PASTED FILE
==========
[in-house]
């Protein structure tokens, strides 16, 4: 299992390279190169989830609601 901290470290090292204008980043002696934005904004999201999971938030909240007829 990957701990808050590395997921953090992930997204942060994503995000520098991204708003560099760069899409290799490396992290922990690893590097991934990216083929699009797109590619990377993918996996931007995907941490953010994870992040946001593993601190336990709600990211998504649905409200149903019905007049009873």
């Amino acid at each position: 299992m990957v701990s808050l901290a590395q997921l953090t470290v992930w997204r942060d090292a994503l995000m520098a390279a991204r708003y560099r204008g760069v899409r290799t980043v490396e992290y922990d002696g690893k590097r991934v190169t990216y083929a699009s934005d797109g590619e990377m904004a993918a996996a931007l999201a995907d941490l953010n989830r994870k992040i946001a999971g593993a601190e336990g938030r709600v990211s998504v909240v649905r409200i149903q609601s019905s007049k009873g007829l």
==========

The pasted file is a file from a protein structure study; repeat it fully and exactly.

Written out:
[in-house]
């Protein structure tokens, strides 16, 4: 299992390279190169989830609601 901290470290090292204008980043002696934005904004999201999971938030909240007829 990957701990808050590395997921953090992930997204942060994503995000520098991204708003560099760069899409290799490396992290922990690893590097991934990216083929699009797109590619990377993918996996931007995907941490953010994870992040946001593993601190336990709600990211998504649905409200149903019905007049009873």
């Amino acid at each position: 299992m990957v701990s808050l901290a590395q997921l953090t470290v992930w997204r942060d090292a994503l995000m520098a390279a991204r708003y560099r204008g760069v899409r290799t980043v490396e992290y922990d002696g690893k590097r991934v190169t990216y083929a699009s934005d797109g590619e990377m904004a993918a996996a931007l999201a995907d941490l953010n989830r994870k992040i946001a999971g593993a601190e336990g938030r709600v990211s998504v909240v649905r409200i149903q609601s019905s007049k009873g007829l």